There is no shortage of historical or contemporary examples of unqualified amateurs working and learning alongside qualified professionals and the boundary issues associated with defining the nature and extent of different contributions. In, for instance, health and social care, policing, some aspects of teaching, the contribution of the non-qualified volunteer can be significant. Yet while there is great attention of professional and inter-professional learning, less attention is given to the learning by amateurs arising from their participation in professional practices.
An interesting example of amateurs contributing to professional work is in the area of scientific research and the growth of citizen science projects in many countries.
Citizen science can take many forms, but often involves geographically distributed amateurs contributing to professional scientific endeavours. This might entail contributing data to a project through surveys and crowd-sourcing, such as annual surveys of migrating birds or attempts to chart the impact of climate change on the seasons. It might also involve contributing to data analysis, such as in the astronomical mapping of the stars. It can also involve identifying issues to be researched and presenting information to others about the topic, such as talking about the findings from archaeological digs. In a sense, the examples and possibilities are multiple and growing.
Citizen science has grown significantly in terms of number of projects, their scale, focus and scope in recent years. There is evidence they are making important contributions in many areas of science. With these projects has come research on, for instance, the ways in which professional scientists and amateurs interact, the validity of the scientific work undertaken, the practices and technologies of interaction, and the effects of such work on attitudes to science.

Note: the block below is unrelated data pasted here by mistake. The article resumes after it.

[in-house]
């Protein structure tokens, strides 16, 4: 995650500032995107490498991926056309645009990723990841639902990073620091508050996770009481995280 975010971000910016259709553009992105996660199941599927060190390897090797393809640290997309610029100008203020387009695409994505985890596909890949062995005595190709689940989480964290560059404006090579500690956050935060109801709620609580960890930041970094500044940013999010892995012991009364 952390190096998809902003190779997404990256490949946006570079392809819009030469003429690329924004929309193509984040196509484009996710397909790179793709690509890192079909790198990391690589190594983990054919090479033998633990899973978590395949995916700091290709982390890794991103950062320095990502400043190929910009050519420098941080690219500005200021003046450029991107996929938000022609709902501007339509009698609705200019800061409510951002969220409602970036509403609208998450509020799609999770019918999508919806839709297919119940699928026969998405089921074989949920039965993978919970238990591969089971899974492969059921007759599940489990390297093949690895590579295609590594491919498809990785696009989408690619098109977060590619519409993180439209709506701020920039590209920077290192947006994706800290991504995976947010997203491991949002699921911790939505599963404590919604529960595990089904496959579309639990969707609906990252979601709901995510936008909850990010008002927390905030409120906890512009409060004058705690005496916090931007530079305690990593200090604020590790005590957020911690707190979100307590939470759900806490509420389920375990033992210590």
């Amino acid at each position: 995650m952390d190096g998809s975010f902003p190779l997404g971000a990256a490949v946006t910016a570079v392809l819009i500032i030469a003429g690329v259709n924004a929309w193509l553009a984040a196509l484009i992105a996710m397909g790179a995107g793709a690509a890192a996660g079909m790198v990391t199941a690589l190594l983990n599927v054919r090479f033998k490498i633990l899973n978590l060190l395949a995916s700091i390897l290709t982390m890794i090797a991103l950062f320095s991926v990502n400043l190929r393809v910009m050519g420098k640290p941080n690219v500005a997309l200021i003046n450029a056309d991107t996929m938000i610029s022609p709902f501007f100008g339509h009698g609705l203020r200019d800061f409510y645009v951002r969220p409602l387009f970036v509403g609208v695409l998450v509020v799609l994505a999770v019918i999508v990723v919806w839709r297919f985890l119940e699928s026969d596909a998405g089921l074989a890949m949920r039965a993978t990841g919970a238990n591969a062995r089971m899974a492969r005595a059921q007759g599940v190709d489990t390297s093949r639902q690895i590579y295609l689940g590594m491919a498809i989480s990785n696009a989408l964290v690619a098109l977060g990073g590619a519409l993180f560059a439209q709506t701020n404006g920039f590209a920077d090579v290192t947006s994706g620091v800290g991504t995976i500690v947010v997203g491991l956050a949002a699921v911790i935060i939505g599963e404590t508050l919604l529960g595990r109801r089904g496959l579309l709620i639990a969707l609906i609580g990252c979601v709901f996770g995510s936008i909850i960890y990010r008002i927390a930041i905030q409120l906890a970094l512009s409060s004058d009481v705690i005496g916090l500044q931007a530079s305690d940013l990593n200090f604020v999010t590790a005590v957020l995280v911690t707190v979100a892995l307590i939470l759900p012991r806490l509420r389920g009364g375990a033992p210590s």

However, less attention has been given to the educational backgrounds of the citizens contributing to these scientific projects, the forms of knowledge and expertise they draw upon in making their contributions, the knowledge practices in which they engage, and what they learn from participation in projects. Existing educational research in this area tends to focus on the learning outcomes of participation in such projects, with less attention given to how that learning occurs.
There are also some important conceptual issues in relation to the question of citizenship in citizen science. In what ways are the contributions of amateurs specifically ‘citizenship’ practices? Descriptions of citizen science projects suggest a conceptual interchangeability of the notion of the citizen with concepts of volunteer and amateur.
Citizen science projects are one area of professional practice where rather than simply considering professional and inter-professional learning, we need also to consider professional-amateur learning.
These are issues explored in a forthcoming article in the International Journal of Science Education and in a British Academy funded project run in collaboration between the Schools of Education and Natural Sciences at the University of Stirling, UK.
Citizen Science Alliance http://www.citizensciencealliance.org/
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